For those of you who don’t know, a federal EPA lead paint law went into effect last April, and was then amended after the fact. The law now basically states that any pre-1978 structure containing lead-based paint cannot be renovated, remodeled or otherwise worked on unless performed by an EPA-trained and certified lead-based paint disturber. This new rule is called The Renovation, Repair, and Painting (RRP) Rule.
The law had some exceptions that lessened the blow to homeowners and contractors. It states that any structure built before lead-based paint was banned in 1978 could opt out of this new stipulation if it could guarantee that no pregnant women or children under the age of six reside in the home, or that the facility is not being used in service to these individuals (in other words, no daycare centers, schools, etc.).
Naturally, that meant that a majority of renovations taking place around the nation in 30-year-old structures could proceed as planned, since so many were not schools, day care centers, pediatric practices or the homes of pregnant women or small children.
However, the EPA removed this opt-out clause during the first week of May, and now any professional working on a structure built before 1978 is subject to fines of up to $30,000 per day if they don’t comply with the new RRP Rule by becoming a trained and certified professional, as well as follow all of the lead-based paint disturbing rules.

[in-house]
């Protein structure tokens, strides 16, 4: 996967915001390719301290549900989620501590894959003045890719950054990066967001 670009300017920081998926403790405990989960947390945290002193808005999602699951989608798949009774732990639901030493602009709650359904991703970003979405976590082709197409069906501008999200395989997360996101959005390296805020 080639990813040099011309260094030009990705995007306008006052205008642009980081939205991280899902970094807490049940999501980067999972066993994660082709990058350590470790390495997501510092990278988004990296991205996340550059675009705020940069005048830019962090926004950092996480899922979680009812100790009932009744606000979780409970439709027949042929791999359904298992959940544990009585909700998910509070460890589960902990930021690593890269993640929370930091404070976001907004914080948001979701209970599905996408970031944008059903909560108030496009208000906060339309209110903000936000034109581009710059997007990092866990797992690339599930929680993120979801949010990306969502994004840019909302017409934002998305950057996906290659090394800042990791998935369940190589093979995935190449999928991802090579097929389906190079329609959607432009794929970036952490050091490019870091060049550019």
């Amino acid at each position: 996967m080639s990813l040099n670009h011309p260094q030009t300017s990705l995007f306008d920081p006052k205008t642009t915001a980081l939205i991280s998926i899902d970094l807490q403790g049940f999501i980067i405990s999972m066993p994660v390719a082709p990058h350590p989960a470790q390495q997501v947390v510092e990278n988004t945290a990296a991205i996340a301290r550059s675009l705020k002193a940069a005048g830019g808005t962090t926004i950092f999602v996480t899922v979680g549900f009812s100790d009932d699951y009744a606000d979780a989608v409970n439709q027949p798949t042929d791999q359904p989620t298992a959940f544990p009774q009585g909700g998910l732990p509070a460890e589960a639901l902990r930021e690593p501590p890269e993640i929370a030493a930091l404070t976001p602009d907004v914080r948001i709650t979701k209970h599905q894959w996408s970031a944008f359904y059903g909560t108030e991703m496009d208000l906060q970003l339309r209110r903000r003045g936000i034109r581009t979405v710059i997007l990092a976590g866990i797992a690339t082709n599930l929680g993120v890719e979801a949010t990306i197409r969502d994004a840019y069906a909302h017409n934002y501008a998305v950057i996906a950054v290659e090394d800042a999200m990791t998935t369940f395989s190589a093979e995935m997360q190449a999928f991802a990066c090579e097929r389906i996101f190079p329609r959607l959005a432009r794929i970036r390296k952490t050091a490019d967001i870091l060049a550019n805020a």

Yes, it’s great that the EPA is trying to protect people from over-exposure to lead-based paint, which really can cause serious health risks. But to what extent?
At this point, anyone who owns a structure over 32 years old will be faced with outrageous renovation costs should they ever decide to repair or remodel any part of their home or business. The costs of training and excessive practices will be very high for contractors, not to mention anything deemed as noncompliance on their part will be met with stiff monetary penalties. So, really, remodeling professionals will either be charging huge sums of money to work on structures that contain lead-based paint, or they just won’t bother putting their business at risk in the first place.
What’s even more aggravating to contractors is that many of them have been removing lead-based paint safely for decades now without being ordered to. The difference is that now it will cost them a lot more to complete such a project because of the extra training and steps required to comply with the EPA.
If this new law is to stay in place and not cause further damage to the construction market, the opt-out option needs to be reinstated. If the people at higher risk for health problems are not present, there’s no reason why construction cannot resume as usual. In all likelihood, the people who are exposed to the most lead-based paint are the professionals who work with it every day, so they’re likely to be taking reasonable precautions anyway, EPA rules or not.
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